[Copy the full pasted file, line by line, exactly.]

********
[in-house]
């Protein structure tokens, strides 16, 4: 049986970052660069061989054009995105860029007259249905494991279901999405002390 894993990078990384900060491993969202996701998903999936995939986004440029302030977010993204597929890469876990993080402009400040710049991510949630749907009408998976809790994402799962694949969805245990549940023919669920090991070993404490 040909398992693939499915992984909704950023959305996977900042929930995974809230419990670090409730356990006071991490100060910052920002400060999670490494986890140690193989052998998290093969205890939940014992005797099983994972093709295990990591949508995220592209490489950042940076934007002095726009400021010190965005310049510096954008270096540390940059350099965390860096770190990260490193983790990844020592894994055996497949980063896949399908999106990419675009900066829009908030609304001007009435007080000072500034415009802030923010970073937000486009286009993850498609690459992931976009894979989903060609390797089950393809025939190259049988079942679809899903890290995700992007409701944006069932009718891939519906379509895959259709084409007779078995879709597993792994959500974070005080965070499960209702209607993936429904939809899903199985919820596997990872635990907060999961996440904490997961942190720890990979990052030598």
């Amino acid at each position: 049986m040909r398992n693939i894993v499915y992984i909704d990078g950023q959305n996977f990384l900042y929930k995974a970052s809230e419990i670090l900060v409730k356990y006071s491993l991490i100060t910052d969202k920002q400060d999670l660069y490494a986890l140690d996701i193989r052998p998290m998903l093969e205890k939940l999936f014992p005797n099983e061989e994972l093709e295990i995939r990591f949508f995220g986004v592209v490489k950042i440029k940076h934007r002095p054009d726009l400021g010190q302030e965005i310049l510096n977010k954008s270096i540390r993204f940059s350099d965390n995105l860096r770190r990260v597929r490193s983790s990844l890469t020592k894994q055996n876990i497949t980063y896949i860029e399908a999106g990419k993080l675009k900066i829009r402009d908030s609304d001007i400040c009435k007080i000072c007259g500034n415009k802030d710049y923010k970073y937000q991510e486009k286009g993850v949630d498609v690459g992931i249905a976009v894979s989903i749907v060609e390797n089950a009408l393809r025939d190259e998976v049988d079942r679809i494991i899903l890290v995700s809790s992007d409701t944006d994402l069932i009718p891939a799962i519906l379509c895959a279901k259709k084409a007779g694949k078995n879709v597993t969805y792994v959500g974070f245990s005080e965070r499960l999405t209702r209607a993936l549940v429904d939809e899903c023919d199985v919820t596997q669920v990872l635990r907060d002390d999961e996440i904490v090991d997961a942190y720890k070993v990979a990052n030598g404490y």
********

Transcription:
[in-house]
């Protein structure tokens, strides 16, 4: 049986970052660069061989054009995105860029007259249905494991279901999405002390 894993990078990384900060491993969202996701998903999936995939986004440029302030977010993204597929890469876990993080402009400040710049991510949630749907009408998976809790994402799962694949969805245990549940023919669920090991070993404490 040909398992693939499915992984909704950023959305996977900042929930995974809230419990670090409730356990006071991490100060910052920002400060999670490494986890140690193989052998998290093969205890939940014992005797099983994972093709295990990591949508995220592209490489950042940076934007002095726009400021010190965005310049510096954008270096540390940059350099965390860096770190990260490193983790990844020592894994055996497949980063896949399908999106990419675009900066829009908030609304001007009435007080000072500034415009802030923010970073937000486009286009993850498609690459992931976009894979989903060609390797089950393809025939190259049988079942679809899903890290995700992007409701944006069932009718891939519906379509895959259709084409007779078995879709597993792994959500974070005080965070499960209702209607993936429904939809899903199985919820596997990872635990907060999961996440904490997961942190720890990979990052030598």
């Amino acid at each position: 049986m040909r398992n693939i894993v499915y992984i909704d990078g950023q959305n996977f990384l900042y929930k995974a970052s809230e419990i670090l900060v409730k356990y006071s491993l991490i100060t910052d969202k920002q400060d999670l660069y490494a986890l140690d996701i193989r052998p998290m998903l093969e205890k939940l999936f014992p005797n099983e061989e994972l093709e295990i995939r990591f949508f995220g986004v592209v490489k950042i440029k940076h934007r002095p054009d726009l400021g010190q302030e965005i310049l510096n977010k954008s270096i540390r993204f940059s350099d965390n995105l860096r770190r990260v597929r490193s983790s990844l890469t020592k894994q055996n876990i497949t980063y896949i860029e399908a999106g990419k993080l675009k900066i829009r402009d908030s609304d001007i400040c009435k007080i000072c007259g500034n415009k802030d710049y923010k970073y937000q991510e486009k286009g993850v949630d498609v690459g992931i249905a976009v894979s989903i749907v060609e390797n089950a009408l393809r025939d190259e998976v049988d079942r679809i494991i899903l890290v995700s809790s992007d409701t944006d994402l069932i009718p891939a799962i519906l379509c895959a279901k259709k084409a007779g694949k078995n879709v597993t969805y792994v959500g974070f245990s005080e965070r499960l999405t209702r209607a993936l549940v429904d939809e899903c023919d199985v919820t596997q669920v990872l635990r907060d002390d999961e996440i904490v090991d997961a942190y720890k070993v990979a990052n030598g404490y």